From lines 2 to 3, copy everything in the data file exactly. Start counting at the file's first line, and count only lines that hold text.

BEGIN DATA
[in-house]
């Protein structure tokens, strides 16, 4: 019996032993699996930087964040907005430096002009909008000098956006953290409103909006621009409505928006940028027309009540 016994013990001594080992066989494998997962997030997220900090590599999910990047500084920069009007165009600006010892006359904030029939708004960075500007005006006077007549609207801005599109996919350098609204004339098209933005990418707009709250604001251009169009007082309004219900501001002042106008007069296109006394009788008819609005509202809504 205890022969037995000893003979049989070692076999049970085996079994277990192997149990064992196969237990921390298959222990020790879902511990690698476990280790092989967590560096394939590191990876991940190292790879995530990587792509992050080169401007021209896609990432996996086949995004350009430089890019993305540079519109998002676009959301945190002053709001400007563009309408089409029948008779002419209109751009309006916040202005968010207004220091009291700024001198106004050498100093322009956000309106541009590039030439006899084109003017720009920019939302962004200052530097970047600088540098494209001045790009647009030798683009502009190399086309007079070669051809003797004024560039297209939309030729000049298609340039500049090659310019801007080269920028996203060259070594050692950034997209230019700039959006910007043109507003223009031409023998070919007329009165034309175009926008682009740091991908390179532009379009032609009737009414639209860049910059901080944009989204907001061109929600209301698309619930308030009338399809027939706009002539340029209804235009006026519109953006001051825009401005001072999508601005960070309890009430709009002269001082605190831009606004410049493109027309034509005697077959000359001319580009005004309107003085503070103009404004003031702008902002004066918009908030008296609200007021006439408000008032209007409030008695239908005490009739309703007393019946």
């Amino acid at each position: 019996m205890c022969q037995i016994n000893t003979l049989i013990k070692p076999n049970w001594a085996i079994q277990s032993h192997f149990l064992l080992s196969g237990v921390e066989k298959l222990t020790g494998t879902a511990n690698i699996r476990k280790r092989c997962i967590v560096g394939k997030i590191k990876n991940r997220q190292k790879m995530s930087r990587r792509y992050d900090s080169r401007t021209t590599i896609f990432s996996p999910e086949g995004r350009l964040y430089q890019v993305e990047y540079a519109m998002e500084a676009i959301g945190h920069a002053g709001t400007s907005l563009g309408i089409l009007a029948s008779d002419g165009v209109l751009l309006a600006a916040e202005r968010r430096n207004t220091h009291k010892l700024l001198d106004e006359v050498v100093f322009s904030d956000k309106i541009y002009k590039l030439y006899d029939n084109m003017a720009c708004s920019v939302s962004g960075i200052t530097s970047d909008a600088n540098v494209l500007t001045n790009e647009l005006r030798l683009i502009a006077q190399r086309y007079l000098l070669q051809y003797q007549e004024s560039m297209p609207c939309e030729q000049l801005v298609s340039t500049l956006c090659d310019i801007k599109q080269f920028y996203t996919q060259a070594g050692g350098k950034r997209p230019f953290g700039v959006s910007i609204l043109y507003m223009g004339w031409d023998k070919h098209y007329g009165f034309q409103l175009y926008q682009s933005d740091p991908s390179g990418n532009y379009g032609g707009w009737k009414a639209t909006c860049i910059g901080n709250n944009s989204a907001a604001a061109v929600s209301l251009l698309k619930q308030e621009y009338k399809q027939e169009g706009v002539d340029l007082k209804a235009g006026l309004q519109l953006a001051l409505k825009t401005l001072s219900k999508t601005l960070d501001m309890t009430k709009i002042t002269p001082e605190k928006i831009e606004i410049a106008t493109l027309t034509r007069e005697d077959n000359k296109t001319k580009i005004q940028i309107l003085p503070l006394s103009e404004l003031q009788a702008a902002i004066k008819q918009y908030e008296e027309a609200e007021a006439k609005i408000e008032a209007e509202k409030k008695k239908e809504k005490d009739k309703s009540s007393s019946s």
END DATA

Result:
């Protein structure tokens, strides 16, 4: 019996032993699996930087964040907005430096002009909008000098956006953290409103909006621009409505928006940028027309009540 016994013990001594080992066989494998997962997030997220900090590599999910990047500084920069009007165009600006010892006359904030029939708004960075500007005006006077007549609207801005599109996919350098609204004339098209933005990418707009709250604001251009169009007082309004219900501001002042106008007069296109006394009788008819609005509202809504 205890022969037995000893003979049989070692076999049970085996079994277990192997149990064992196969237990921390298959222990020790879902511990690698476990280790092989967590560096394939590191990876991940190292790879995530990587792509992050080169401007021209896609990432996996086949995004350009430089890019993305540079519109998002676009959301945190002053709001400007563009309408089409029948008779002419209109751009309006916040202005968010207004220091009291700024001198106004050498100093322009956000309106541009590039030439006899084109003017720009920019939302962004200052530097970047600088540098494209001045790009647009030798683009502009190399086309007079070669051809003797004024560039297209939309030729000049298609340039500049090659310019801007080269920028996203060259070594050692950034997209230019700039959006910007043109507003223009031409023998070919007329009165034309175009926008682009740091991908390179532009379009032609009737009414639209860049910059901080944009989204907001061109929600209301698309619930308030009338399809027939706009002539340029209804235009006026519109953006001051825009401005001072999508601005960070309890009430709009002269001082605190831009606004410049493109027309034509005697077959000359001319580009005004309107003085503070103009404004003031702008902002004066918009908030008296609200007021006439408000008032209007409030008695239908005490009739309703007393019946």
């Amino acid at each position: 019996m205890c022969q037995i016994n000893t003979l049989i013990k070692p076999n049970w001594a085996i079994q277990s032993h192997f149990l064992l080992s196969g237990v921390e066989k298959l222990t020790g494998t879902a511990n690698i699996r476990k280790r092989c997962i967590v560096g394939k997030i590191k990876n991940r997220q190292k790879m995530s930087r990587r792509y992050d900090s080169r401007t021209t590599i896609f990432s996996p999910e086949g995004r350009l964040y430089q890019v993305e990047y540079a519109m998002e500084a676009i959301g945190h920069a002053g709001t400007s907005l563009g309408i089409l009007a029948s008779d002419g165009v209109l751009l309006a600006a916040e202005r968010r430096n207004t220091h009291k010892l700024l001198d106004e006359v050498v100093f322009s904030d956000k309106i541009y002009k590039l030439y006899d029939n084109m003017a720009c708004s920019v939302s962004g960075i200052t530097s970047d909008a600088n540098v494209l500007t001045n790009e647009l005006r030798l683009i502009a006077q190399r086309y007079l000098l070669q051809y003797q007549e004024s560039m297209p609207c939309e030729q000049l801005v298609s340039t500049l956006c090659d310019i801007k599109q080269f920028y996203t996919q060259a070594g050692g350098k950034r997209p230019f953290g700039v959006s910007i609204l043109y507003m223009g004339w031409d023998k070919h098209y007329g009165f034309q409103l175009y926008q682009s933005d740091p991908s390179g990418n532009y379009g032609g707009w009737k009414a639209t909006c860049i910059g901080n709250n944009s989204a907001a604001a061109v929600s209301l251009l698309k619930q308030e621009y009338k399809q027939e169009g706009v002539d340029l007082k209804a235009g006026l309004q519109l953006a001051l409505k825009t401005l001072s219900k999508t601005l960070d501001m309890t009430k709009i002042t002269p001082e605190k928006i831009e606004i410049a106008t493109l027309t034509r007069e005697d077959n000359k296109t001319k580009i005004q940028i309107l003085p503070l006394s103009e404004l003031q009788a702008a902002i004066k008819q918009y908030e008296e027309a609200e007021a006439k609005i408000e008032a209007e509202k409030k008695k239908e809504k005490d009739k309703s009540s007393s019946s």